Go Package Manager (or gpm, for short) is a tool that helps achieve reproducible builds for Go applications by specifying the revision of each external Go package that the application depends on.
Being simple and unobstrusive are some of the most important design choices for gpm:
go get already provides a way to fetch dependencies, and relies on versions control systems like Git to do it, gpm adds the additional step of setting each dependency repo to the desired revision, neither Go or your application even know about any of this happening, it just works.
To achieve this, gpm uses a manifest file which is assumed to be called
Godeps (although you can name it however you want), running gpm fetches all dependencies and ensures each is set to a specified version, down to revision level.
For a given project, running
gpm in the directory containing the
Godeps file is enough to make sure dependencies in the file are fetched and set to the correct revision.
However, if you share your
GOPATH with other projects running gpm each time can get old, my solution for that is to isolate dependencies by manipulating the
GOPATH, see the workspaces section for details.
You can see gpm in action under this workflow in the following gif:
In OSX with Homebrew
$ brew install gpm
In Arch Linux - AUR
$ yaourt -S go-gpm
$ packer -S go-gpm
Caveat: you'll use
go-gpm instead of just
gpm in the command line, as there is a general purpose linux package under that name already.
Manually with a one-liner
Latest stable release:
$ wget https://raw.githubusercontent.com/pote/gpm/v1.4.0/bin/gpm && chmod +x gpm && sudo mv gpm /usr/local/bin
Manually on *nix using the makefile.
$ git clone https://github.com/pote/gpm.git && cd gpm $ git checkout v1.4.0 # You can ignore this part if you want to install HEAD. $ ./configure $ make install
Use directly from GitHub
As gpm is a bash script you can always use it directly from GitHub via
curl, this is particularly useful for CI servers and other automated environments.
## With wget $ wget -qO- https://raw.githubusercontent.com/pote/gpm/v1.4.0/bin/gpm | bash ## With cURL $ curl -s https://raw.githubusercontent.com/pote/gpm/v1.4.0/bin/gpm | bash
The Godeps file
gpm expects you to have a file called
Godeps in the root of your Go application in the format
<import path> <tag/revision>.
Once this file is in place, running the
gpm tool will download those packages and check out the specified versions.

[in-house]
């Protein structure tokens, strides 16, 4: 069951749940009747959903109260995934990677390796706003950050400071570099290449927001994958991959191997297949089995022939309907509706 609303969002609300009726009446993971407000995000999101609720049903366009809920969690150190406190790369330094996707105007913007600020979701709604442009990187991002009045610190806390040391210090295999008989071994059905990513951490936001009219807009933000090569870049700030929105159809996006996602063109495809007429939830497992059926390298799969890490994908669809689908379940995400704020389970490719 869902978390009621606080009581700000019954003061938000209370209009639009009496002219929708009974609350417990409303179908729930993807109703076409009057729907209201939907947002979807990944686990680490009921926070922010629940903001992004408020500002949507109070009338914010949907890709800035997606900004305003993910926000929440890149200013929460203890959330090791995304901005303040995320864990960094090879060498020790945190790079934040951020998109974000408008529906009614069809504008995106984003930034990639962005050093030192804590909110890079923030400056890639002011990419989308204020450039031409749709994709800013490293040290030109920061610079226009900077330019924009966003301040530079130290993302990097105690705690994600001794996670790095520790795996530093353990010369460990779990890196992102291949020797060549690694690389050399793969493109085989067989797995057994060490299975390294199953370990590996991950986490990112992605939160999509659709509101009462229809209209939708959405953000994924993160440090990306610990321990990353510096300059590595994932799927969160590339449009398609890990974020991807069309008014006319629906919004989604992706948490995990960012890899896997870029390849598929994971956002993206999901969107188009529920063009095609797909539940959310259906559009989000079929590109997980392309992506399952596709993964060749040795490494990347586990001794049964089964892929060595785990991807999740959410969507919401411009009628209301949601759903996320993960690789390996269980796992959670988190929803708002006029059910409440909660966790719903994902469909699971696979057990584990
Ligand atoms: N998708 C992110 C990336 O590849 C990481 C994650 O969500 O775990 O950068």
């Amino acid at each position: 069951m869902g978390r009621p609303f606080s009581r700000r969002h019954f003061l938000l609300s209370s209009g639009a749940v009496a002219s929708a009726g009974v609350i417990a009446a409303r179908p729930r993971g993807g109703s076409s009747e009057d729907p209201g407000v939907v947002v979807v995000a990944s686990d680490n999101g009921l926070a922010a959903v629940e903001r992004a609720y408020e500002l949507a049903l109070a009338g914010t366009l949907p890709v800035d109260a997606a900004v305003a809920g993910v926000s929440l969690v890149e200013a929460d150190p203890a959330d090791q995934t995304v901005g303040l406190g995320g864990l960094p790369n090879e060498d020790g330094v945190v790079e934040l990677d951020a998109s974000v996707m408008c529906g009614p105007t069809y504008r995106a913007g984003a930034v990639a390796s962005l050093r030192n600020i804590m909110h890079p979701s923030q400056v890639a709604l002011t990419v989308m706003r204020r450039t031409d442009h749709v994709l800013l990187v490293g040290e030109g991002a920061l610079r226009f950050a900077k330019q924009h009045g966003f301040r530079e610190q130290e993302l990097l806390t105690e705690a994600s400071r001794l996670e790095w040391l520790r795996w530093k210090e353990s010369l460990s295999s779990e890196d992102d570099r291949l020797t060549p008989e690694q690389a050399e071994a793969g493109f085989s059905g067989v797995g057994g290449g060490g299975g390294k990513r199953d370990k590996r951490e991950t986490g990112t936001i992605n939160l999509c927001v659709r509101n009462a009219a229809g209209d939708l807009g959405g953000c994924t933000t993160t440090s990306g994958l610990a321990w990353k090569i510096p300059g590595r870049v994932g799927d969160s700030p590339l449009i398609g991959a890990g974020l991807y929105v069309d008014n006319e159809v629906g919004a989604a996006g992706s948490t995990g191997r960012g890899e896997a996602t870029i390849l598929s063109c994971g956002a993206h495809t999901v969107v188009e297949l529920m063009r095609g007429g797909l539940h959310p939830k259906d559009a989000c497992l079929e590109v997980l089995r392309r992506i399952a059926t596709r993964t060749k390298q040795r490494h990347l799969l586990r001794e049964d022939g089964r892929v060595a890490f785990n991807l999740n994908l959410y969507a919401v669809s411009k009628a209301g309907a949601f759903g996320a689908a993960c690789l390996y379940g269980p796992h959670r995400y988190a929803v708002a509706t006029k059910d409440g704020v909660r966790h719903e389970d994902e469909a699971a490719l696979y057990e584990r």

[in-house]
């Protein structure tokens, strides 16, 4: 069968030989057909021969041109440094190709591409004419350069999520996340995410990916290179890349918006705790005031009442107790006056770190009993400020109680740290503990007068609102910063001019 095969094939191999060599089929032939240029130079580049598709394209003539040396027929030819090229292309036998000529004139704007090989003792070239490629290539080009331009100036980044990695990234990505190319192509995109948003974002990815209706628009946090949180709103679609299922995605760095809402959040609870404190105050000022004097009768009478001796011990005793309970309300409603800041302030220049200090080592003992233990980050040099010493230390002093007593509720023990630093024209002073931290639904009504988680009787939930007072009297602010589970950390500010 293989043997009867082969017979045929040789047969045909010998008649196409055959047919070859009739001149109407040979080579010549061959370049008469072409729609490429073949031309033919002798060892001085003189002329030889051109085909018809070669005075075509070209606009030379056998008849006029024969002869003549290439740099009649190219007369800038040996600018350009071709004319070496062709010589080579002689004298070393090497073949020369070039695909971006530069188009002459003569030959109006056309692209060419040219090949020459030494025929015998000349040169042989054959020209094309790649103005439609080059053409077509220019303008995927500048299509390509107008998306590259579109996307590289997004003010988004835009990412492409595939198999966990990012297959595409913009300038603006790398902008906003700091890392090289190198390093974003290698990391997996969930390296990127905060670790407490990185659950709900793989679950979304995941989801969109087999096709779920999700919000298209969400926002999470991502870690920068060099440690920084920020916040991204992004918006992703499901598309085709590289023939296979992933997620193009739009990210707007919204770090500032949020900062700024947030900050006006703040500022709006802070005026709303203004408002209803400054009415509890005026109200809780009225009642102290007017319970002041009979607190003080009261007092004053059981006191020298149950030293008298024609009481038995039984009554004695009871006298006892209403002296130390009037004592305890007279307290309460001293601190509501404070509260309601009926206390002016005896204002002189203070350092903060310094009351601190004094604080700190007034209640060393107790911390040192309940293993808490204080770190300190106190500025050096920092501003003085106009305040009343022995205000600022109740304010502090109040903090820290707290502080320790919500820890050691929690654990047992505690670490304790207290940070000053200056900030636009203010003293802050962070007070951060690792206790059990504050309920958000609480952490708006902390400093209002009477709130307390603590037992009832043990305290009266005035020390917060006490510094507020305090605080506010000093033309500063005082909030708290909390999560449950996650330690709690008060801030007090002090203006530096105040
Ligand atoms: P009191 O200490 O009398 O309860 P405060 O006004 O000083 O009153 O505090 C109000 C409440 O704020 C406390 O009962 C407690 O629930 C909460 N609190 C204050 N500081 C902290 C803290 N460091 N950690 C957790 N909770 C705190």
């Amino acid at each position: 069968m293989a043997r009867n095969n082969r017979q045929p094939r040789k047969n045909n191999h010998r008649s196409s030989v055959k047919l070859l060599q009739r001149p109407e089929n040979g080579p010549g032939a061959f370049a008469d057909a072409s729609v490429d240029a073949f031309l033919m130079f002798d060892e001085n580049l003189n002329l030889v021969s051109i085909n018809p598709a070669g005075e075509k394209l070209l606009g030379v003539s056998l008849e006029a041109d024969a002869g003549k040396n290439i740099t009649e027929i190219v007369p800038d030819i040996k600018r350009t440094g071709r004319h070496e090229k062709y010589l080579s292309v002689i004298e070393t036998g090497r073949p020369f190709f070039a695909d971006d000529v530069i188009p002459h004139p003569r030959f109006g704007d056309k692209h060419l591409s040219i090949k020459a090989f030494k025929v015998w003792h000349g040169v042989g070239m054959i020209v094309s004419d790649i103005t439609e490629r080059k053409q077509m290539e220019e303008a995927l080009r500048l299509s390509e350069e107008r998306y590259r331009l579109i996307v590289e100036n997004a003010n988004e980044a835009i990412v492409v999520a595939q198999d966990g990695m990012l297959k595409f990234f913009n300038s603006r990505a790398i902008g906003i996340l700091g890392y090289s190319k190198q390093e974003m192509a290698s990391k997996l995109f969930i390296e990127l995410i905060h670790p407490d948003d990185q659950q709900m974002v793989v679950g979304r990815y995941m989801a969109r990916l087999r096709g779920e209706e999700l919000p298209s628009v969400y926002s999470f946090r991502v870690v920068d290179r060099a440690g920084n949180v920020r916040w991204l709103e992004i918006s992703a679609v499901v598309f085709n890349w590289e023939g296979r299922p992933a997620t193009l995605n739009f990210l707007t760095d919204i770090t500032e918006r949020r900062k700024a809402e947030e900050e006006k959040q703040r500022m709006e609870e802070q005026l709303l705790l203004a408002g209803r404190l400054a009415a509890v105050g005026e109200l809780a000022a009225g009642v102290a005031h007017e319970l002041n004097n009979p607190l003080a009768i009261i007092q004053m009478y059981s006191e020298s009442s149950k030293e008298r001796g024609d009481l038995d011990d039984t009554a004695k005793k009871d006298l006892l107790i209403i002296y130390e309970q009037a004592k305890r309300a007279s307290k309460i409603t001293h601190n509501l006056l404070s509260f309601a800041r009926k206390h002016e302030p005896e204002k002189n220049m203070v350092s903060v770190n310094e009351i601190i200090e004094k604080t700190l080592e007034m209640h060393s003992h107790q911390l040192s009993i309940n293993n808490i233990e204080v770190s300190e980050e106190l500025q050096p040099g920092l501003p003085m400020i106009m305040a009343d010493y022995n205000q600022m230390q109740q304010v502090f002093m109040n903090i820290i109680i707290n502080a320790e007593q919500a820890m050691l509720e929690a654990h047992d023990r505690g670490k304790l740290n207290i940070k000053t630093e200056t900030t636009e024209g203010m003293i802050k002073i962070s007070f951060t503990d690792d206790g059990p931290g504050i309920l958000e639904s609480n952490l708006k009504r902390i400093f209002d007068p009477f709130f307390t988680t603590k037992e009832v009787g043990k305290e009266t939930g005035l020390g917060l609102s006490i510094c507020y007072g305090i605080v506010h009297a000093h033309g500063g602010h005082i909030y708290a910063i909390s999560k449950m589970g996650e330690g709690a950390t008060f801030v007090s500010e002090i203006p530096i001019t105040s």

You can specify packages with the
<import path> <version> format, where
version can be a revision number (a git/bazaar/mercurial/svn revision hash) or a tag.
$ ls . Godeps foo.go foo_test.go $ cat Godeps github.com/nu7hatch/gotrail v0.0.2 github.com/replicon/fast-archiver v1.02 launchpad.net/gocheck r2013.03.03 # Bazaar repositories are supported code.google.com/p/go.example/hello/... ae081cd1d6cc # And so are Mercurial ones
When specifying your dependencies please keep in mind how gpm and the go tool operate: importing a package is setting the version of a cloned repo to a specific revision, so if you are importing several subpackages that are hosted under the same repo only one of them (the top level) should be specified in your Godeps file, in cases where there are no Go packages in the root of the dependency repository you can get Go to fetch the code anyway by appending
/... to the import path (see last line in the example above)
The Godeps file accepts comments using a
# symbol. Everything to the right of a
# will be
ignored by gpm, as well as empty lines.
As a convention comments can be used to specify lines that gpm core should ignore but are instead intended to affect how a given gpm plugin behaves.
For example: a hypothetical
gpm-track plugin that makes sure a given package is always updated to its last possible version would leverage a line like this one:
This convention makes the Godeps file format extensible, just as with plugins this can help identify common needs that might later on be merged into core without having to sacrifice code simplicity in order to explore new features.
Both gpm and
go get support using private GitHub repositories! Here's what you need to do in order for a specific machine to be able to access them:
- Generate a GitHub access token by following these instructions.
- Add the following line to the
~/.netrcfile in your home directory.
machine github.com login <token>
You can now use gpm (and
go get) to install private repositories to which your user has access! :)